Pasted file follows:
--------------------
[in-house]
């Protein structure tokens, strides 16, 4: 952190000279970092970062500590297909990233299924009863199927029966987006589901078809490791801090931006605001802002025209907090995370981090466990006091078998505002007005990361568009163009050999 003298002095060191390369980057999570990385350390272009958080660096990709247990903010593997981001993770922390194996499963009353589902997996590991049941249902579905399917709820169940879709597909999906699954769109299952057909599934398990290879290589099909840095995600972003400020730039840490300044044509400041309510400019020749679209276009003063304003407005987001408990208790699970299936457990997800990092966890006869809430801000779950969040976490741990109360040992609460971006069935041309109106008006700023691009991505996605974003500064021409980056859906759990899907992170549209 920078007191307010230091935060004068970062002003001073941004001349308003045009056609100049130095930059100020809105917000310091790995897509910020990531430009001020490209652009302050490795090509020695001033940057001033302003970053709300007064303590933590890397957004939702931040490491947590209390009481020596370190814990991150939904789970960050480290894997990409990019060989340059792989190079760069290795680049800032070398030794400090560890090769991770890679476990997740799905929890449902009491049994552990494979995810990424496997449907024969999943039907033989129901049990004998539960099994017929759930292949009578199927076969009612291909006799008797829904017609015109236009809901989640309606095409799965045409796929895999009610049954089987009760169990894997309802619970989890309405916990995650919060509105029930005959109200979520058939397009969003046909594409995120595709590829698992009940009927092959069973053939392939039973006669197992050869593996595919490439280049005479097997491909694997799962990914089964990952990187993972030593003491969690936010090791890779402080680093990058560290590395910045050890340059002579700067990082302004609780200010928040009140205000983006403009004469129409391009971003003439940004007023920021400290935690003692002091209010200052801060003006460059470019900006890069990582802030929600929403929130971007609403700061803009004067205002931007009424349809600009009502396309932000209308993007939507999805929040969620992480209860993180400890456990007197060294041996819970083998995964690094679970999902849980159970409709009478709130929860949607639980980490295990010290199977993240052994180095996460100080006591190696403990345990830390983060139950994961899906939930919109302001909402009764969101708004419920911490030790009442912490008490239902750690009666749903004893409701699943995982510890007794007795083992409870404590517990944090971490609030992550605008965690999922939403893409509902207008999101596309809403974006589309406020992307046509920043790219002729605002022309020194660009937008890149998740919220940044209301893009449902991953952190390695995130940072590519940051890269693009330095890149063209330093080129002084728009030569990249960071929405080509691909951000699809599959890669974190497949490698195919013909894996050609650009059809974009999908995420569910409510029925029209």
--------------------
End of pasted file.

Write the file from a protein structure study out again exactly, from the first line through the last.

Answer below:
[in-house]
């Protein structure tokens, strides 16, 4: 952190000279970092970062500590297909990233299924009863199927029966987006589901078809490791801090931006605001802002025209907090995370981090466990006091078998505002007005990361568009163009050999 003298002095060191390369980057999570990385350390272009958080660096990709247990903010593997981001993770922390194996499963009353589902997996590991049941249902579905399917709820169940879709597909999906699954769109299952057909599934398990290879290589099909840095995600972003400020730039840490300044044509400041309510400019020749679209276009003063304003407005987001408990208790699970299936457990997800990092966890006869809430801000779950969040976490741990109360040992609460971006069935041309109106008006700023691009991505996605974003500064021409980056859906759990899907992170549209 920078007191307010230091935060004068970062002003001073941004001349308003045009056609100049130095930059100020809105917000310091790995897509910020990531430009001020490209652009302050490795090509020695001033940057001033302003970053709300007064303590933590890397957004939702931040490491947590209390009481020596370190814990991150939904789970960050480290894997990409990019060989340059792989190079760069290795680049800032070398030794400090560890090769991770890679476990997740799905929890449902009491049994552990494979995810990424496997449907024969999943039907033989129901049990004998539960099994017929759930292949009578199927076969009612291909006799008797829904017609015109236009809901989640309606095409799965045409796929895999009610049954089987009760169990894997309802619970989890309405916990995650919060509105029930005959109200979520058939397009969003046909594409995120595709590829698992009940009927092959069973053939392939039973006669197992050869593996595919490439280049005479097997491909694997799962990914089964990952990187993972030593003491969690936010090791890779402080680093990058560290590395910045050890340059002579700067990082302004609780200010928040009140205000983006403009004469129409391009971003003439940004007023920021400290935690003692002091209010200052801060003006460059470019900006890069990582802030929600929403929130971007609403700061803009004067205002931007009424349809600009009502396309932000209308993007939507999805929040969620992480209860993180400890456990007197060294041996819970083998995964690094679970999902849980159970409709009478709130929860949607639980980490295990010290199977993240052994180095996460100080006591190696403990345990830390983060139950994961899906939930919109302001909402009764969101708004419920911490030790009442912490008490239902750690009666749903004893409701699943995982510890007794007795083992409870404590517990944090971490609030992550605008965690999922939403893409509902207008999101596309809403974006589309406020992307046509920043790219002729605002022309020194660009937008890149998740919220940044209301893009449902991953952190390695995130940072590519940051890269693009330095890149063209330093080129002084728009030569990249960071929405080509691909951000699809599959890669974190497949490698195919013909894996050609650009059809974009999908995420569910409510029925029209």